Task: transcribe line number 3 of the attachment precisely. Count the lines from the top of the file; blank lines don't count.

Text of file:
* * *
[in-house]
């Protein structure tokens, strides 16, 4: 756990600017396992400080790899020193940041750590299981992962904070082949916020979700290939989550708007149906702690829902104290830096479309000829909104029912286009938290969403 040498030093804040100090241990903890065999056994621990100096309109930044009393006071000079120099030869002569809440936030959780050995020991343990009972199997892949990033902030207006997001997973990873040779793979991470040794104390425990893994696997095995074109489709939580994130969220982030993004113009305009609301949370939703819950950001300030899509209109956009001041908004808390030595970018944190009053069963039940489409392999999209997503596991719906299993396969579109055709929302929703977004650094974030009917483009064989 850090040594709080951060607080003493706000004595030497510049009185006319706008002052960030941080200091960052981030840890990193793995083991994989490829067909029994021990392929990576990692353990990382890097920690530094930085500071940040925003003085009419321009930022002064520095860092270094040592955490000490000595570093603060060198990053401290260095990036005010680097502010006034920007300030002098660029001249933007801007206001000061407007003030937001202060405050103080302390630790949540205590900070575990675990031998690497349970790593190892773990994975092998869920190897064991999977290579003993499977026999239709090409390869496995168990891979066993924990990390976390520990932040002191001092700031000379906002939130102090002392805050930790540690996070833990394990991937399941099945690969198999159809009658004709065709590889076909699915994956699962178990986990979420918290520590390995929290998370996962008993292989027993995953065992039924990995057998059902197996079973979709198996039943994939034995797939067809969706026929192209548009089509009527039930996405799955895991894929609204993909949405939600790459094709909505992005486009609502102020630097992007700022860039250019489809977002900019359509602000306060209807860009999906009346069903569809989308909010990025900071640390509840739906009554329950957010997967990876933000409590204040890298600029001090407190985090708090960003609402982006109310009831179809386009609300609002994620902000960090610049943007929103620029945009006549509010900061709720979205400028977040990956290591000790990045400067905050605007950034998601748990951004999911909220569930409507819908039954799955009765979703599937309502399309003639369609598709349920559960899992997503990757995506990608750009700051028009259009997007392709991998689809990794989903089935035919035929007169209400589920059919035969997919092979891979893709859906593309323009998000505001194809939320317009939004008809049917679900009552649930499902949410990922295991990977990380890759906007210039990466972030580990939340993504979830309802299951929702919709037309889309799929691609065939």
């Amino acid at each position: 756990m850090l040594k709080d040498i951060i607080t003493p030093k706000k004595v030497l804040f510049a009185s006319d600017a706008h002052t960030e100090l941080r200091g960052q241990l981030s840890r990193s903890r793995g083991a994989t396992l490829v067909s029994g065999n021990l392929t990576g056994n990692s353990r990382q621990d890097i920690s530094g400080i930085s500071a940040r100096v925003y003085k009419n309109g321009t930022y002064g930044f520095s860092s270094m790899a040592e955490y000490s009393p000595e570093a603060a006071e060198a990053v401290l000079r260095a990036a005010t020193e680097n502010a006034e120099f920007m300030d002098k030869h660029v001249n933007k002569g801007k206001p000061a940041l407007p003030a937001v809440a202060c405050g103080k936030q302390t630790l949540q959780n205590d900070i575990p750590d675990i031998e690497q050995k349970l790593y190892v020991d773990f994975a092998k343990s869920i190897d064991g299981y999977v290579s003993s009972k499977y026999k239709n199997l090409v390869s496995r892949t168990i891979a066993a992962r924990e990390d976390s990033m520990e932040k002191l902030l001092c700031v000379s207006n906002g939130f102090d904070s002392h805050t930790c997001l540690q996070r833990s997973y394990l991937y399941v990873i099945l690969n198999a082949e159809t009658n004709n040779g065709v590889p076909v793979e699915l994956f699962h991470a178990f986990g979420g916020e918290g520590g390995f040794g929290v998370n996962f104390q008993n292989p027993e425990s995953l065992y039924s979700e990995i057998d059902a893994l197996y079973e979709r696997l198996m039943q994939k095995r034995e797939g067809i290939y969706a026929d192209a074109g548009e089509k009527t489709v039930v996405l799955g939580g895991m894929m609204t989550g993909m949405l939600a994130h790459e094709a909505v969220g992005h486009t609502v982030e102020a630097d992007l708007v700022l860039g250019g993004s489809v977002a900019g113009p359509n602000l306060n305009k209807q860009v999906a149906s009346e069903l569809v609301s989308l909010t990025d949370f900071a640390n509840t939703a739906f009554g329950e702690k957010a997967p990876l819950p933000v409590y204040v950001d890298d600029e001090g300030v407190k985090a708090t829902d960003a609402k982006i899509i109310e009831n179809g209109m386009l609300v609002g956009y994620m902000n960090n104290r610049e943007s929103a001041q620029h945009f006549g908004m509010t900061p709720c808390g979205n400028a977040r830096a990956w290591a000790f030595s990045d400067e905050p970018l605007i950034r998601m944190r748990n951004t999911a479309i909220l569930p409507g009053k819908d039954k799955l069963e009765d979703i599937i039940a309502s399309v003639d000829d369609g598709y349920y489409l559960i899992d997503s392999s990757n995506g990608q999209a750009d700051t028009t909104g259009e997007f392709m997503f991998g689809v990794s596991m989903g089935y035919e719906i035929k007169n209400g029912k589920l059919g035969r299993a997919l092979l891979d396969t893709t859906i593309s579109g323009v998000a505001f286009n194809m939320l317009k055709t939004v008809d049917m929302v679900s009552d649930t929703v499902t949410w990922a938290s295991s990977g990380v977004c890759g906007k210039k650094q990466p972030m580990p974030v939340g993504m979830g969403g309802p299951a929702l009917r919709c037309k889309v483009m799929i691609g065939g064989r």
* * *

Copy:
């Amino acid at each position: 756990m850090l040594k709080d040498i951060i607080t003493p030093k706000k004595v030497l804040f510049a009185s006319d600017a706008h002052t960030e100090l941080r200091g960052q241990l981030s840890r990193s903890r793995g083991a994989t396992l490829v067909s029994g065999n021990l392929t990576g056994n990692s353990r990382q621990d890097i920690s530094g400080i930085s500071a940040r100096v925003y003085k009419n309109g321009t930022y002064g930044f520095s860092s270094m790899a040592e955490y000490s009393p000595e570093a603060a006071e060198a990053v401290l000079r260095a990036a005010t020193e680097n502010a006034e120099f920007m300030d002098k030869h660029v001249n933007k002569g801007k206001p000061a940041l407007p003030a937001v809440a202060c405050g103080k936030q302390t630790l949540q959780n205590d900070i575990p750590d675990i031998e690497q050995k349970l790593y190892v020991d773990f994975a092998k343990s869920i190897d064991g299981y999977v290579s003993s009972k499977y026999k239709n199997l090409v390869s496995r892949t168990i891979a066993a992962r924990e990390d976390s990033m520990e932040k002191l902030l001092c700031v000379s207006n906002g939130f102090d904070s002392h805050t930790c997001l540690q996070r833990s997973y394990l991937y399941v990873i099945l690969n198999a082949e159809t009658n004709n040779g065709v590889p076909v793979e699915l994956f699962h991470a178990f986990g979420g916020e918290g520590g390995f040794g929290v998370n996962f104390q008993n292989p027993e425990s995953l065992y039924s979700e990995i057998d059902a893994l197996y079973e979709r696997l198996m039943q994939k095995r034995e797939g067809i290939y969706a026929d192209a074109g548009e089509k009527t489709v039930v996405l799955g939580g895991m894929m609204t989550g993909m949405l939600a994130h790459e094709a909505v969220g992005h486009t609502v982030e102020a630097d992007l708007v700022l860039g250019g993004s489809v977002a900019g113009p359509n602000l306060n305009k209807q860009v999906a149906s009346e069903l569809v609301s989308l909010t990025d949370f900071a640390n509840t939703a739906f009554g329950e702690k957010a997967p990876l819950p933000v409590y204040v950001d890298d600029e001090g300030v407190k985090a708090t829902d960003a609402k982006i899509i109310e009831n179809g209109m386009l609300v609002g956009y994620m902000n960090n104290r610049e943007s929103a001041q620029h945009f006549g908004m509010t900061p709720c808390g979205n400028a977040r830096a990956w290591a000790f030595s990045d400067e905050p970018l605007i950034r998601m944190r748990n951004t999911a479309i909220l569930p409507g009053k819908d039954k799955l069963e009765d979703i599937i039940a309502s399309v003639d000829d369609g598709y349920y489409l559960i899992d997503s392999s990757n995506g990608q999209a750009d700051t028009t909104g259009e997007f392709m997503f991998g689809v990794s596991m989903g089935y035919e719906i035929k007169n209400g029912k589920l059919g035969r299993a997919l092979l891979d396969t893709t859906i593309s579109g323009v998000a505001f286009n194809m939320l317009k055709t939004v008809d049917m929302v679900s009552d649930t929703v499902t949410w990922a938290s295991s990977g990380v977004c890759g906007k210039k650094q990466p972030m580990p974030v939340g993504m979830g969403g309802p299951a929702l009917r919709c037309k889309v483009m799929i691609g065939g064989r």